Stocks and bonds came under pressure on Wednesday as investors parsed disappointing earnings from US retailer Target, worse than expected UK inflation data, and minutes from the Federal Reserve’s most recent meeting in which the central bank signalled that restrictive rates may be needed “for some time”.
Wall Street’s S&P 500 share index ended the day down 0.7 per cent, while the technology-heavy Nasdaq Composite gauge fell 1.3 per cent.
Target’s shares fell 2.7 per cent on Wednesday after the US retailer missed earnings expectations for the three months to July 30 and its chief executive spoke of a “very challenging environment”.
The figures were posted just a day after earnings reports from retail bellwether Walmart and do-it-yourself chain Home Depot indicated some resilience in consumer spending despite inflationary pressures affecting customers. Target’s shares had fallen by as much as 5 per cent earlier in the day.
Those market moves came as investors assessed another burst of economic data, starting with higher-than-feared inflation figures for the UK. The country’s consumer price index registered a 10.1 per cent year-on-year increase for July, greater than June’s figure of 9.4 per cent and above economists’ consensus forecast of a 9.8 per cent rise.
The UK figures sparked a rout in the country’s short-dated debt, which is sensitive to changes in interest rate expectations, as investors raised their estimates of how high the Bank of England would lift borrowing costs to curb rapid price growth.
The two-year gilt yield surged as much as 0.3 percentage points to 2.45 per cent, its highest level since the global financial crisis in 2008. The 10-year gilt yield added as much as 0.19 percentage points to 2.32 per cent.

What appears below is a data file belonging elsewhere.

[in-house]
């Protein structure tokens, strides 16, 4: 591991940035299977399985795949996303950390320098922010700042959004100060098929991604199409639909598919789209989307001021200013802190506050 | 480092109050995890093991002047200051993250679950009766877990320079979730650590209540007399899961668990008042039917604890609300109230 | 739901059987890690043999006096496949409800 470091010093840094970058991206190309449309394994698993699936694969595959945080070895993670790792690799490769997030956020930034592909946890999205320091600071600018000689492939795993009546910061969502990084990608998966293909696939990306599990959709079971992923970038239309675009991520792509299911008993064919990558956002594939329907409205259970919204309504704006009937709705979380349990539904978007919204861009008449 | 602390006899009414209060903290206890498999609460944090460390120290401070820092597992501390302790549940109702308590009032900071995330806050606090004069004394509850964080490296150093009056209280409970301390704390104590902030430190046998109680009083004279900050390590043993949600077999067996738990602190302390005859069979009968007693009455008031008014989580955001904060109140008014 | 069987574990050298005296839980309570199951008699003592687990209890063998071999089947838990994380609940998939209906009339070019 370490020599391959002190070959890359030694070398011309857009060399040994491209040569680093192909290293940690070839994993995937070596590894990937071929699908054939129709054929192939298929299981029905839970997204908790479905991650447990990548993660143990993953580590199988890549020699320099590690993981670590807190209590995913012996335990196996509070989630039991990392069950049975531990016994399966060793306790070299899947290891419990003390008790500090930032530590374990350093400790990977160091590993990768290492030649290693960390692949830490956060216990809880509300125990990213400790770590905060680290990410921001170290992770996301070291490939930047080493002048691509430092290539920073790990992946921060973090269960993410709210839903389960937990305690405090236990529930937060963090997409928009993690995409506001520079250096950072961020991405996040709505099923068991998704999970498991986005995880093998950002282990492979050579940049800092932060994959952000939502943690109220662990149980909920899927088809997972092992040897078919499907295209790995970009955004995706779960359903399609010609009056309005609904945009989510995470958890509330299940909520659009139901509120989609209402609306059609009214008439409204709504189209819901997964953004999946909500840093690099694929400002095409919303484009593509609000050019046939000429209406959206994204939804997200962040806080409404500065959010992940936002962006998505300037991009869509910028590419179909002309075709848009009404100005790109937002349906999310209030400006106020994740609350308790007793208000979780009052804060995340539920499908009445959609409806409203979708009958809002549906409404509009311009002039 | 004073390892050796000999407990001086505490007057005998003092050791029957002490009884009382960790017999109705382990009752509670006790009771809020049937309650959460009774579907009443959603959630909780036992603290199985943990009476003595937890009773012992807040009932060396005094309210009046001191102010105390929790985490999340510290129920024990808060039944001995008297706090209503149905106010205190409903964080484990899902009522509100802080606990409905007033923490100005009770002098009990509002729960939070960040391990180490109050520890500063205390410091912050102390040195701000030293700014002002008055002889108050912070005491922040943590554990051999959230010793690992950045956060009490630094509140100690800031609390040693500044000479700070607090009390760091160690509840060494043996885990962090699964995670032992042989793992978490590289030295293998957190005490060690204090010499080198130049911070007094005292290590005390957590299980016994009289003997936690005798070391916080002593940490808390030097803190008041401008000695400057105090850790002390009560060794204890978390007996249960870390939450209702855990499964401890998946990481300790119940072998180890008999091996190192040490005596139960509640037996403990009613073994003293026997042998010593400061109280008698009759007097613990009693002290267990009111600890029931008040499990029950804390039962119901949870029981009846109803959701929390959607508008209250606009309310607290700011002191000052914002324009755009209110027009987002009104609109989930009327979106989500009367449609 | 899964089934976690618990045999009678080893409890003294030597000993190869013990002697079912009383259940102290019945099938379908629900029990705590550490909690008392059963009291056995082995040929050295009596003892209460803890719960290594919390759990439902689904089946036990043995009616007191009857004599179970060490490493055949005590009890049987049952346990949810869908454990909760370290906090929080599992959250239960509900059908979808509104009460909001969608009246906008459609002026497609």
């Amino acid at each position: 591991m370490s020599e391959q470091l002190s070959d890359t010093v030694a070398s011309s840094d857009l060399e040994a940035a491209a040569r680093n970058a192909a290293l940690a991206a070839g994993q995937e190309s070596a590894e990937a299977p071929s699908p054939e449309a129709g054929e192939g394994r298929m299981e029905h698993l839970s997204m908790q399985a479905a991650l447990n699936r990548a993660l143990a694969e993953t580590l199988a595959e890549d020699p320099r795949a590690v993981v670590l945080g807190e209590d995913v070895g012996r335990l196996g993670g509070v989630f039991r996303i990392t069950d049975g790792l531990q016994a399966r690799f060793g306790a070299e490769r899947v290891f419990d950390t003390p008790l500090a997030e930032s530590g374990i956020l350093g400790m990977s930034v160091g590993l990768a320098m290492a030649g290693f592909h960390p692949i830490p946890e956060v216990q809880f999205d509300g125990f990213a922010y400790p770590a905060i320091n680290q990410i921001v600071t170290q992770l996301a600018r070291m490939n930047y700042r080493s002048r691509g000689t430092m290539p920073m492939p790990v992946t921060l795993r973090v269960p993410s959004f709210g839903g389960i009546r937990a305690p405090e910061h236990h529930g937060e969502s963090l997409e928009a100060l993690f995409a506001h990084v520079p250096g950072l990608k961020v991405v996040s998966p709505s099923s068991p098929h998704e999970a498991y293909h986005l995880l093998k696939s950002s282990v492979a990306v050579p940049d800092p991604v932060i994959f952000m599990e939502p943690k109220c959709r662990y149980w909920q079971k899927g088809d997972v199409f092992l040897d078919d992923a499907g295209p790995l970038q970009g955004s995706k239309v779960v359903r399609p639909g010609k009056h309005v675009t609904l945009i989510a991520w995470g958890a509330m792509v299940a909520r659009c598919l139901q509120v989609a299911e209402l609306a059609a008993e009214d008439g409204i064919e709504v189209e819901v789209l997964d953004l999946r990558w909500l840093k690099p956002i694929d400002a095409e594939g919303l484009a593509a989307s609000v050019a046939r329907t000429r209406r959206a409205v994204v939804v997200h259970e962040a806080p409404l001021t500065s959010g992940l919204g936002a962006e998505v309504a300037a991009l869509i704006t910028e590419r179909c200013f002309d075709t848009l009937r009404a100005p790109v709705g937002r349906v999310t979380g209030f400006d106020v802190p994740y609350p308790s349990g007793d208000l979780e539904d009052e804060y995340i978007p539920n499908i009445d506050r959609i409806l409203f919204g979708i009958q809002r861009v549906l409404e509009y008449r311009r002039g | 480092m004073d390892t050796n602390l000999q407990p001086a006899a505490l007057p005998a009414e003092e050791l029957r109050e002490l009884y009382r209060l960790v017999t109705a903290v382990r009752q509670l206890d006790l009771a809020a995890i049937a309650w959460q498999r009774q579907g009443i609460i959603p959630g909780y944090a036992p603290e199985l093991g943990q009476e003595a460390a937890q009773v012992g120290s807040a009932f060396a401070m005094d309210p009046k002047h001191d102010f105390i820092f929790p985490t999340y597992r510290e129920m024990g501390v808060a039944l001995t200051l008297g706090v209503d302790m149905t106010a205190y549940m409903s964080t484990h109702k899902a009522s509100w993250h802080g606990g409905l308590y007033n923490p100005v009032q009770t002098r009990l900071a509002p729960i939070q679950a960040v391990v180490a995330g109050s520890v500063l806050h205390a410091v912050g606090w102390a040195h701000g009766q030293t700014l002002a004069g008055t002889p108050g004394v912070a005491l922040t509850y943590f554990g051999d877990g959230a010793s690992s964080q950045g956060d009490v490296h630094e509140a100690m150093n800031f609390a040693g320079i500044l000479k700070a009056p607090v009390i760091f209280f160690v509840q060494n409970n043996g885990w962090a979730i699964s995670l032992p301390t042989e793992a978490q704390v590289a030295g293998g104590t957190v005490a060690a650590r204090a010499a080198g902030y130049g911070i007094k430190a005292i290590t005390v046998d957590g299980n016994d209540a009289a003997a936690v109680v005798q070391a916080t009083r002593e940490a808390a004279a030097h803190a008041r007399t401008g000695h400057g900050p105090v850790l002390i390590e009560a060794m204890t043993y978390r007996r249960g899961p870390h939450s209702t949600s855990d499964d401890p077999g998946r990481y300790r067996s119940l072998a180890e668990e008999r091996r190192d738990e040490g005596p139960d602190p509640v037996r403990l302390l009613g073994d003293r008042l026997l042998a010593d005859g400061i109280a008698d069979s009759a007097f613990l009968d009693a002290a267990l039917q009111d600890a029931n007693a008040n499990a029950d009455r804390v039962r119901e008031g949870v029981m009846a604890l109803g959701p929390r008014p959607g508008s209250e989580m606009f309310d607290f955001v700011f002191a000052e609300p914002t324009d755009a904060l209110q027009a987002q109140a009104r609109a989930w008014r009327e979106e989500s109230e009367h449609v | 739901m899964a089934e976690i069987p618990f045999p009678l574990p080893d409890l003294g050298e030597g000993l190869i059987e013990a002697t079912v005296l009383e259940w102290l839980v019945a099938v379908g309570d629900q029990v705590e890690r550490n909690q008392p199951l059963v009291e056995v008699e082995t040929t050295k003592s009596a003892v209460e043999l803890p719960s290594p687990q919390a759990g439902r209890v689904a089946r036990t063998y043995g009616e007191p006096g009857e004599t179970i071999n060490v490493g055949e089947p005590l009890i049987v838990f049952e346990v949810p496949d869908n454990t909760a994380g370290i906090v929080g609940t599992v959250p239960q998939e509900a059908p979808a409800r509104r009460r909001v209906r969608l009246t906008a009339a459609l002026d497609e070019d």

Low summer trading volumes exacerbated the moves in gilts, said Lyn Graham-Taylor, rates strategist at Rabobank. “Gilts have sold off more than I’d expected given the news. The size of that move has dragged Bunds and Treasuries with it.”
That selling ricocheted across other countries’ debt markets and pushed up the two-year Treasury to a two-month high in early trade. The move was not sustained, however, as the two-year dipped after the release of minutes from the Federal Reserve’s latest policy meeting in July at which the US central bank raised interest rates by 0.75 percentage points.
The market reaction suggested investors viewed the minutes as dovish despite the fact that they showed that Fed officials had discussed the need to keep interest rates at levels that restrict the US economy “for some time” in a bid to contain the highest inflation in roughly 40 years.
The two-year Treasury yield ended the day up 0.02 percentage points at 3.28 per cent.
Elsewhere in equity markets, Europe’s regional Stoxx 600 closed down 0.9 per cent, while Germany’s Dax slipped 2 per cent. In Asia, Japan’s Topix index closed up 1.3 per cent, while Hong Kong’s Hang Seng rose 0.5 per cent.